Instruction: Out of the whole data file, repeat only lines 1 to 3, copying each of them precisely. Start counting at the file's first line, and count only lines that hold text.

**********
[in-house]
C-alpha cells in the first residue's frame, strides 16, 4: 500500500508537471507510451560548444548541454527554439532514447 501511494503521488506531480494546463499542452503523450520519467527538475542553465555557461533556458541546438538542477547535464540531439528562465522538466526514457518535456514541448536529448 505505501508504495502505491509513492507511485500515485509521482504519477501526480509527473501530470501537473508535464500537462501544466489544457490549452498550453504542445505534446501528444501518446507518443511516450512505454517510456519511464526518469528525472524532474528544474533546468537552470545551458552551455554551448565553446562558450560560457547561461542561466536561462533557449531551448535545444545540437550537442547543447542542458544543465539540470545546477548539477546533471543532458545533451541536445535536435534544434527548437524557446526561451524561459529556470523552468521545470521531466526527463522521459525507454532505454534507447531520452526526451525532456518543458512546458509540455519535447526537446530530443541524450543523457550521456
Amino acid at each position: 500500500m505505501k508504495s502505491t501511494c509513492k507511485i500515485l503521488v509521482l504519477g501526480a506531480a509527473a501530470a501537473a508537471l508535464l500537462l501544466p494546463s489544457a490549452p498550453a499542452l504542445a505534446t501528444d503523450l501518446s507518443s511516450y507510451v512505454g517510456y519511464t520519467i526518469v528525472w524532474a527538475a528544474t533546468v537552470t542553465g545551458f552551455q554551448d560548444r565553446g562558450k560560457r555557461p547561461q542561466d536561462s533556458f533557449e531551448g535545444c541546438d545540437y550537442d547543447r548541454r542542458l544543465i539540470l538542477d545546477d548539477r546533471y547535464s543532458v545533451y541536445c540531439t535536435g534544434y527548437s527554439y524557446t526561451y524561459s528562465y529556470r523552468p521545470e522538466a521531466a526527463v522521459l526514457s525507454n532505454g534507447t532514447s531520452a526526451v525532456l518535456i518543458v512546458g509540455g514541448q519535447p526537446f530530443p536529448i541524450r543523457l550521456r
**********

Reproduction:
[in-house]
C-alpha cells in the first residue's frame, strides 16, 4: 500500500508537471507510451560548444548541454527554439532514447 501511494503521488506531480494546463499542452503523450520519467527538475542553465555557461533556458541546438538542477547535464540531439528562465522538466526514457518535456514541448536529448 505505501508504495502505491509513492507511485500515485509521482504519477501526480509527473501530470501537473508535464500537462501544466489544457490549452498550453504542445505534446501528444501518446507518443511516450512505454517510456519511464526518469528525472524532474528544474533546468537552470545551458552551455554551448565553446562558450560560457547561461542561466536561462533557449531551448535545444545540437550537442547543447542542458544543465539540470545546477548539477546533471543532458545533451541536445535536435534544434527548437524557446526561451524561459529556470523552468521545470521531466526527463522521459525507454532505454534507447531520452526526451525532456518543458512546458509540455519535447526537446530530443541524450543523457550521456
Amino acid at each position: 500500500m505505501k508504495s502505491t501511494c509513492k507511485i500515485l503521488v509521482l504519477g501526480a506531480a509527473a501530470a501537473a508537471l508535464l500537462l501544466p494546463s489544457a490549452p498550453a499542452l504542445a505534446t501528444d503523450l501518446s507518443s511516450y507510451v512505454g517510456y519511464t520519467i526518469v528525472w524532474a527538475a528544474t533546468v537552470t542553465g545551458f552551455q554551448d560548444r565553446g562558450k560560457r555557461p547561461q542561466d536561462s533556458f533557449e531551448g535545444c541546438d545540437y550537442d547543447r548541454r542542458l544543465i539540470l538542477d545546477d548539477r546533471y547535464s543532458v545533451y541536445c540531439t535536435g534544434y527548437s527554439y524557446t526561451y524561459s528562465y529556470r523552468p521545470e522538466a521531466a526527463v522521459l526514457s525507454n532505454g534507447t532514447s531520452a526526451v525532456l518535456i518543458v512546458g509540455g514541448q519535447p526537446f530530443p536529448i541524450r543523457l550521456r